You asked: What coins did the Greeks use?

The three most important standards of the ancient Greek monetary system were the Attic standard, based on the Athenian drachma of 4.3 grams (2.8 pennyweights) of silver, the Corinthian standard based on the stater of 8.6 g (5.5 dwt) of silver, that was subdivided into three silver drachmas of 2.9 g (1.9 dwt), and the …

What coins are used in Greece?

Modern drachma

Freq. used ₯200, ₯1,000, ₯5,000, ₯10,000
Rarely used ₯50, ₯100, ₯500
Freq. used ₯5, ₯10, ₯20, ₯50, ₯100, ₯500

What did the Greeks buy with their coins?

A heavy coin would buy more than a light one. An unskilled worker, like someone who unloaded boats or dug ditches in Athens, would be paid about two obols a day. A small silver coin – a drachm was a man’s average daily wage. A large silver coin – a tetradrachm would buy luxuries such as jewellery, horses or weapons.

What did Greece use before the euro?

The drachma was Greece’s national currency from 1833 to 1 January 2002, when euro banknotes and coins were put into circulation in Greece, at the same time as in the other euro area countries.

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Why did ancient Greeks use coins?

These coins were issued either by the non-Greek Lydians for their own use or perhaps because Greek mercenaries wanted to be paid in precious metal at the conclusion of their time of service, and wanted to have their payments marked in a way that would authenticate them.

What currency did Sparta use?

Allegedly, Spartans were prohibited from possessing gold and silver coins, and according to legend Spartan currency consisted of iron bars to discourage hoarding.

Where did Greeks put coins?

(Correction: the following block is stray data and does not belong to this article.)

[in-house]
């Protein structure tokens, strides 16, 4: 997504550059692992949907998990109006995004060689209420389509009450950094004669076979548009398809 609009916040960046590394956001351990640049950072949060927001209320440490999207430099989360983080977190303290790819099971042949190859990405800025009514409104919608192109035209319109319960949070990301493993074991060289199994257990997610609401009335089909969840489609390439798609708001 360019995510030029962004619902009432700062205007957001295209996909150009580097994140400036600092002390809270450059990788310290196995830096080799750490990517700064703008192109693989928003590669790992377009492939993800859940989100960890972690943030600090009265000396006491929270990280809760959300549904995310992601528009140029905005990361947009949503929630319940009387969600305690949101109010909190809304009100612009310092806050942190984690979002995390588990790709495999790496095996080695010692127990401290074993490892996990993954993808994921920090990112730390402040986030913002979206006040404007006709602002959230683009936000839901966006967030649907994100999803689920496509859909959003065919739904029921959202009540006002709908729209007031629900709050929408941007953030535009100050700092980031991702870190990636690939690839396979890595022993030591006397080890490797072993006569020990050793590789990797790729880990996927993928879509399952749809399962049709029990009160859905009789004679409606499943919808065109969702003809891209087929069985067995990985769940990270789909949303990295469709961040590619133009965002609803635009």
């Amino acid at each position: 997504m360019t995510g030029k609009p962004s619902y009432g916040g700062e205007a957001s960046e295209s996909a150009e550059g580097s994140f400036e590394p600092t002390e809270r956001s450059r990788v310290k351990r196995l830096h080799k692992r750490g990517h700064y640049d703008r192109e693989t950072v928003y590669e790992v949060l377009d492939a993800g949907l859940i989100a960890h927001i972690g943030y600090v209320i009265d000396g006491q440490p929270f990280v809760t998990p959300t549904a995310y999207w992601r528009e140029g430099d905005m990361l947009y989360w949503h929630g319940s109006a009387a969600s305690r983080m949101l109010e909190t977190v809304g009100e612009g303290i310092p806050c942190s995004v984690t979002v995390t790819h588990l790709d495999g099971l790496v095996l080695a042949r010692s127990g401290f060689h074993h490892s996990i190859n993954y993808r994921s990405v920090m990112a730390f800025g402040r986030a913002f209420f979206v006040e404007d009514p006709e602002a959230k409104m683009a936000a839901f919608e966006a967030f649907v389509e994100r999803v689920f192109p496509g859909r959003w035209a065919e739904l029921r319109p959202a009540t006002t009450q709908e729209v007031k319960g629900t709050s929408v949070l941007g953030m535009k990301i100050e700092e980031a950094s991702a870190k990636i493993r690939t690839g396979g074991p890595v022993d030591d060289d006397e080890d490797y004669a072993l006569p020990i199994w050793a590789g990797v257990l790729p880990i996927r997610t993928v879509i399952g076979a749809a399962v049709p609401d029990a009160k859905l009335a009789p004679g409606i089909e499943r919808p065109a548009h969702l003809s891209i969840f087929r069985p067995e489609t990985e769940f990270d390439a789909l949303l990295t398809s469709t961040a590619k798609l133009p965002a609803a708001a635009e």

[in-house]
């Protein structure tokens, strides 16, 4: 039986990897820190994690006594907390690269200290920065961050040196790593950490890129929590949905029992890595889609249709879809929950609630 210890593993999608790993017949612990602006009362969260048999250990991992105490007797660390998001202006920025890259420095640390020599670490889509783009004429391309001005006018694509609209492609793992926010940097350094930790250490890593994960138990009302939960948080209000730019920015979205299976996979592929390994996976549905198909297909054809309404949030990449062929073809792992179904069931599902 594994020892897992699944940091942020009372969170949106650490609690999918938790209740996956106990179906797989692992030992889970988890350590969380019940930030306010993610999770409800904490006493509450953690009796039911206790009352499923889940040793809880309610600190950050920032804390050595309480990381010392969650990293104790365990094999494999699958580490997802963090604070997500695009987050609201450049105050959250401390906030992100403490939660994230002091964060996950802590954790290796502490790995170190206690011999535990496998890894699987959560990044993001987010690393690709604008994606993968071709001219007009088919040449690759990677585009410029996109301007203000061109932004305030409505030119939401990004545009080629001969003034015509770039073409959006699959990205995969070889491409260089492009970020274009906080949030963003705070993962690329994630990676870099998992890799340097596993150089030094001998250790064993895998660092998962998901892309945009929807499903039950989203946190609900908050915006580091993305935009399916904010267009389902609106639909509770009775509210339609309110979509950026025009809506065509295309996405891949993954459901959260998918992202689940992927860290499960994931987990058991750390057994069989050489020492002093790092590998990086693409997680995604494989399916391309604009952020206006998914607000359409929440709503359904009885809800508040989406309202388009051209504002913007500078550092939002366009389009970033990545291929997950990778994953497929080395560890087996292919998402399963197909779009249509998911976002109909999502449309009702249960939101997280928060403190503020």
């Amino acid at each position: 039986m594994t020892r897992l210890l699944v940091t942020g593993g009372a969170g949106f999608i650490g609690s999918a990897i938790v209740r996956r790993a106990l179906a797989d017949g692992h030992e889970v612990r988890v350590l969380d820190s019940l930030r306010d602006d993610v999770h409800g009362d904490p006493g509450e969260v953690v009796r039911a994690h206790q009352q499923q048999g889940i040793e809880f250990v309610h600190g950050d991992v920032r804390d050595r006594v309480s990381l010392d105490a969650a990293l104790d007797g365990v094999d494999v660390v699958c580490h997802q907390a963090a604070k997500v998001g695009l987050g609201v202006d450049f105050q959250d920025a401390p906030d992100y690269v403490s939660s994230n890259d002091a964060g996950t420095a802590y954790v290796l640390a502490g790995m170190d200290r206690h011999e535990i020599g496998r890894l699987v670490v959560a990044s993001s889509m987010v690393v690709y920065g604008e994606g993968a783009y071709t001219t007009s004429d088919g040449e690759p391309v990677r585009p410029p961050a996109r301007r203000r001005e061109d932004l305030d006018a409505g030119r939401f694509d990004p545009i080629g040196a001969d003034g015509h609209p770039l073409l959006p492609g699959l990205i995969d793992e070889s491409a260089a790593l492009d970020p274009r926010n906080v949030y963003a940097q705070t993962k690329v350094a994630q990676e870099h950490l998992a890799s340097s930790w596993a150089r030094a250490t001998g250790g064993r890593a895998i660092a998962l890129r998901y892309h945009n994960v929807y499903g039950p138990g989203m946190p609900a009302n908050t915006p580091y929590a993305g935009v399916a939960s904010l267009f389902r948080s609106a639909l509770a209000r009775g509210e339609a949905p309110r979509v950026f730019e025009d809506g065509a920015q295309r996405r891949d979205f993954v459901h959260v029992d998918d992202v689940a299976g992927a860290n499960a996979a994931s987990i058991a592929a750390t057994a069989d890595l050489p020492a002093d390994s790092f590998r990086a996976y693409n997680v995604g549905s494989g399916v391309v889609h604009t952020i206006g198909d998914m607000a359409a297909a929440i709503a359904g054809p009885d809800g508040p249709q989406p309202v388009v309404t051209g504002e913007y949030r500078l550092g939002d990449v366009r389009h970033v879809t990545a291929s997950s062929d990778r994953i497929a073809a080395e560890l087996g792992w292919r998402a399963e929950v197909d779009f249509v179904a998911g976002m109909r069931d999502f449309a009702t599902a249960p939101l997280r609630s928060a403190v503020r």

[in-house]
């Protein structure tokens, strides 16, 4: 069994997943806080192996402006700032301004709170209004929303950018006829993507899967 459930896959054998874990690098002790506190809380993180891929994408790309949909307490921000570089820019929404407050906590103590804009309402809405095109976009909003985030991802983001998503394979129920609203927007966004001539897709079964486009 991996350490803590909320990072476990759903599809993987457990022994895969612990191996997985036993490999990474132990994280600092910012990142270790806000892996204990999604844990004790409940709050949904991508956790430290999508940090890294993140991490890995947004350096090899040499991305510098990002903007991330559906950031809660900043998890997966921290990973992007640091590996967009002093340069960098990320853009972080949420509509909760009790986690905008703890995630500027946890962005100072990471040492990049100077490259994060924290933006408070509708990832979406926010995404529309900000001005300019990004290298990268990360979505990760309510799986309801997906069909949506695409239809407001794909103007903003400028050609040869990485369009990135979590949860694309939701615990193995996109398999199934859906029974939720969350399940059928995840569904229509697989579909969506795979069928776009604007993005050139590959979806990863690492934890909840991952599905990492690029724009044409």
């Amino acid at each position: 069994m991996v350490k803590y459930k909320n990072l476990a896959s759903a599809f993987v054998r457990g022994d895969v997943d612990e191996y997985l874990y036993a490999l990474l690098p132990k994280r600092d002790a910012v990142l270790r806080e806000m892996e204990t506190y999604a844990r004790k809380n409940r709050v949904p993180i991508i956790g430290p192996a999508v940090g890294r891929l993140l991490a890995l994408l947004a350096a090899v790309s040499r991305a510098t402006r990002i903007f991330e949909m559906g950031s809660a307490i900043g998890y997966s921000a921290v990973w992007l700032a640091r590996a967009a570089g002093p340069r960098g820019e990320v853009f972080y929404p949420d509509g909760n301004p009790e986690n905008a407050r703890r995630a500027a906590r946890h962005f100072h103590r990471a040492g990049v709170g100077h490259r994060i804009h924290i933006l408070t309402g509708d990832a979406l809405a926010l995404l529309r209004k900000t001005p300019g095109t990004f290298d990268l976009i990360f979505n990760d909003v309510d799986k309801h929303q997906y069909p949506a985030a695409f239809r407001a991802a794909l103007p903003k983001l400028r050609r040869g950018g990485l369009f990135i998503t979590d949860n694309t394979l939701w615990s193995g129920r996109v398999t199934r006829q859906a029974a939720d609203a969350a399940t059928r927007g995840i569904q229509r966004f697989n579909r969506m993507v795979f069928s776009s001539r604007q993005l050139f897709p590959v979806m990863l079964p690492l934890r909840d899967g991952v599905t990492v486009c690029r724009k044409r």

Usually Greeks carried coins in their mouths since their clothing lacked pockets. When someone died they were buried with a couple of coins in their mouth to pay the ferryman Charon their passage across the river Styx to the underworld.

What are ancient Greek coins worth?

A dekadrachm was worth 10 times a drachm, a tetradrachm was worth four times, and so on. Fractional denominations for the drachm included the obol, which was worth one-sixth of a drachm, while the stater, which was often produced in gold, could have equal or even greater value than a drachm, depending on its size.

Who invented coins?

Coins were introduced as a method of payment around the 6th or 5th century BCE. The invention of coins is still shrouded in mystery: According to Herdotous (I, 94), coins were first minted by the Lydians, while Aristotle claims that the first coins were minted by Demodike of Kyrme, the wife of King Midas of Phrygia.

What currency did ancient Greece use?

drachma, silver coin of ancient Greece, dating from about the mid-6th century bc, and the former monetary unit of modern Greece. The drachma was one of the world’s earliest coins. Its name derives from the Greek verb meaning “to grasp,” and its original value was equivalent to that of a handful of arrows.

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What are Greek coins made of?

Greek coins were made using mostly silver but also gold, electrum (a naturally occurring alloy of silver and gold), copper alloy, and bronze.

Is Greek still using the euro?

The euro banknotes and coins were introduced in Greece on 1 January 2002, after a transitional period of one year when the euro was the official currency but only existed as ‘book money’. The dual circulation period – when both the Greek drachma and the euro had legal tender status – ended on 28 February 2002.

What is a four drachma coin?

The four-drachma (or shekel) coin would be exactly enough to pay the temple tax (two-drachma coin) for two people. It is usually thought to be a Tyrian shekel. The coin in the fish’s mouth is generally seen as a symbolic act or sign, but there is little agreement concerning what it signifies.